Image: Jay Patel, University of Warwick

A humanities student’s guide to first-year reading

When I started at Warwick, I had no idea how to be a student. The first weeks can be daunting: new place, new societies, new friends, and new modules too. But once you understand the system, as I do now, it isn’t as complicated as it initially seems.

You’ll typically have nine weeks of content per term, each consisting of a lecture, a seminar, and reading for each module. Your essays will then usually be based on work done during one or two of these weeks.

Most lecturers I’ve had typically assign one or two required texts, and then three or four additional ones. You’ll be able to find these on Moodle, the module webpage, or you’ll be sent a list at the start of term. It can be overwhelming looking at a reading list, but don’t panic! I spoke to a few soon-to-be freshers, and these are the questions they had:

How do you know what to read?

Your assigned reading list is your best friend. At the top will be your weekly required reading, typically an article, or select chapters from an important book. It forms the basis of your lectures and seminars for that week. If it is required, my honest advice is to just do it. Don’t forget to jot down anything you don’t understand and use the seminars to ask about anything you’re unsure of.

Speaking of essays, what sources do I need?

Again, check your reading list first. Your lecturers are literal experts, they will give you what you need to know as a springboard. Ask your lecturer, seminar tutor, or department librarian if you are struggling to find supporting literature, and always check that what you’re reading is relevant.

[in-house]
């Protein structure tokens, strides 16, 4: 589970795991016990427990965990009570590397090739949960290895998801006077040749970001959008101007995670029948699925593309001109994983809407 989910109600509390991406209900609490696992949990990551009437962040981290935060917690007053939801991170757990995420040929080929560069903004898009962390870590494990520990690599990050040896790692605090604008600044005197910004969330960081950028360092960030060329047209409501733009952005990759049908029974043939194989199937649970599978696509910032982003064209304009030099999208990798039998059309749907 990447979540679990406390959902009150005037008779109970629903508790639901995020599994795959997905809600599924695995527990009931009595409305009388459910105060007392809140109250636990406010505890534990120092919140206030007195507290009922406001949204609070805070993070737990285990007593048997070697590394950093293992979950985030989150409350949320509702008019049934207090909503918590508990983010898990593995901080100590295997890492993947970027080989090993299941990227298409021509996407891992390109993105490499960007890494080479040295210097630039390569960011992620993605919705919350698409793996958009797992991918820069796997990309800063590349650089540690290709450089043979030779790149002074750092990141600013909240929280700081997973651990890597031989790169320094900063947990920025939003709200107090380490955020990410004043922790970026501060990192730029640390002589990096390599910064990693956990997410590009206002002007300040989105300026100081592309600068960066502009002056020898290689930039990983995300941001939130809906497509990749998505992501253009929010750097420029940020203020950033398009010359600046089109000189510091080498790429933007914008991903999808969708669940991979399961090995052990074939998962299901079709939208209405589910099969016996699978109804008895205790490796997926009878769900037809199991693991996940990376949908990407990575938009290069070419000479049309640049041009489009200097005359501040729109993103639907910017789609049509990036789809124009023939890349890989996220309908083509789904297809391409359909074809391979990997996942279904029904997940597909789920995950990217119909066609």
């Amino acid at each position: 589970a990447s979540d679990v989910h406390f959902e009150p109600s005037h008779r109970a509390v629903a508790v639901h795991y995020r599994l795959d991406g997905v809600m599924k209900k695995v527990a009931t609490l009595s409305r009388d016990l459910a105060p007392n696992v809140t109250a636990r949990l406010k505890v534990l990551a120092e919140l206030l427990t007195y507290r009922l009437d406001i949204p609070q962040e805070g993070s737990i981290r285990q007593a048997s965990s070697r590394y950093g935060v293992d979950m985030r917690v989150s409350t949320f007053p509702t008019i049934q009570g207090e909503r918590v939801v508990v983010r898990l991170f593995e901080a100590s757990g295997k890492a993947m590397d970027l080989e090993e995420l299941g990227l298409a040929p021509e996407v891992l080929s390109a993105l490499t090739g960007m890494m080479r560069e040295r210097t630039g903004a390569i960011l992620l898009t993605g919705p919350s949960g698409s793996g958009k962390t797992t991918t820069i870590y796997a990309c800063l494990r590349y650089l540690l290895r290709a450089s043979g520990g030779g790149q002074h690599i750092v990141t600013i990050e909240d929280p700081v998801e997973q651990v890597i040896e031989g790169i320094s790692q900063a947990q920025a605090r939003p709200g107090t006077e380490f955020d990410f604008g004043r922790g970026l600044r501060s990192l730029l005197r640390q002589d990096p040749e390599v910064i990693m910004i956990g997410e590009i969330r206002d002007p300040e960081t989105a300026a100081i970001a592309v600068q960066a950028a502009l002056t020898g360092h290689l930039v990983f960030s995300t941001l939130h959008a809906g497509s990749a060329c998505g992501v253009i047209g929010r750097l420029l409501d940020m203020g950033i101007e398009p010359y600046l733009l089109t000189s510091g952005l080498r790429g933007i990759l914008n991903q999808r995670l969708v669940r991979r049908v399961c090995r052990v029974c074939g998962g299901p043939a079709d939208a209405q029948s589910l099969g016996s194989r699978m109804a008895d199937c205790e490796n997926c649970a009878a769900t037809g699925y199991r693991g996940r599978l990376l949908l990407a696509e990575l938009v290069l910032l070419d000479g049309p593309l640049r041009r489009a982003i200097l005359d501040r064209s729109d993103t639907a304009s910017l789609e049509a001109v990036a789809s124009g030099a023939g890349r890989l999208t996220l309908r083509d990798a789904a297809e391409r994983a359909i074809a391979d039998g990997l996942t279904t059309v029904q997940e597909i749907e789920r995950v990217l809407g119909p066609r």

Most of all, don’t panic. As a fresher, you are expected to ask for help. Further, it is possible to write a solid essay just by using the recommended reading. Don’t overwhelm yourself.

Top tip: If you have found what looks like a good source, read the abstract and conclusion, and this will likely give you an idea if it would actually be helpful.

How do you manage it all?

Don’t do what I did in my first year and neglect your reading because it looks long. Block out time to do it and build the routine. If your text is difficult, start with a skim, then read it again to take it in. Most sources will be online, but printing things out to annotate physically is always a great way to go!

General tips for studying: take regular breaks, don’t forget to hydrate (I’d choose coffee over a pint, but hey, whatever gets you through), and if you don’t understand, ask! I know I keep saying it, but not enough freshers ask for help when they need it.

There is also a magical seven days every term known as ‘Reading Week’. This is your catch-up lifeline. By Week 6, you’ll probably be at least a little behind on one module, so use this as your chance to get back on track, or even get ahead for next week.

Do you have time to read for pleasure?

If I’m being completely honest, no. But you can make time: reading before bed, listening to an audiobook on the bus, and finding an hour to sit in Curiositea (the best campus café) are great ways to de-stress. If you keep a consistent schedule, there’s no reason why you should have to give up fun reading for academia. I aim for two books a term, and nothing heavy or difficult (sorry classics)!

And those are my top tips for surviving and thriving as a first-year reader. Your first term will be a whirlwind, and it is easy to let your studies slip, but as long as you prioritise, there’s no reason you can’t do it all. Hey, maybe you’ll even find time to write an article or two for The Boar!


Leave a Reply

Your email address will not be published. Required fields are marked *

This site uses Akismet to reduce spam. Learn how your comment data is processed.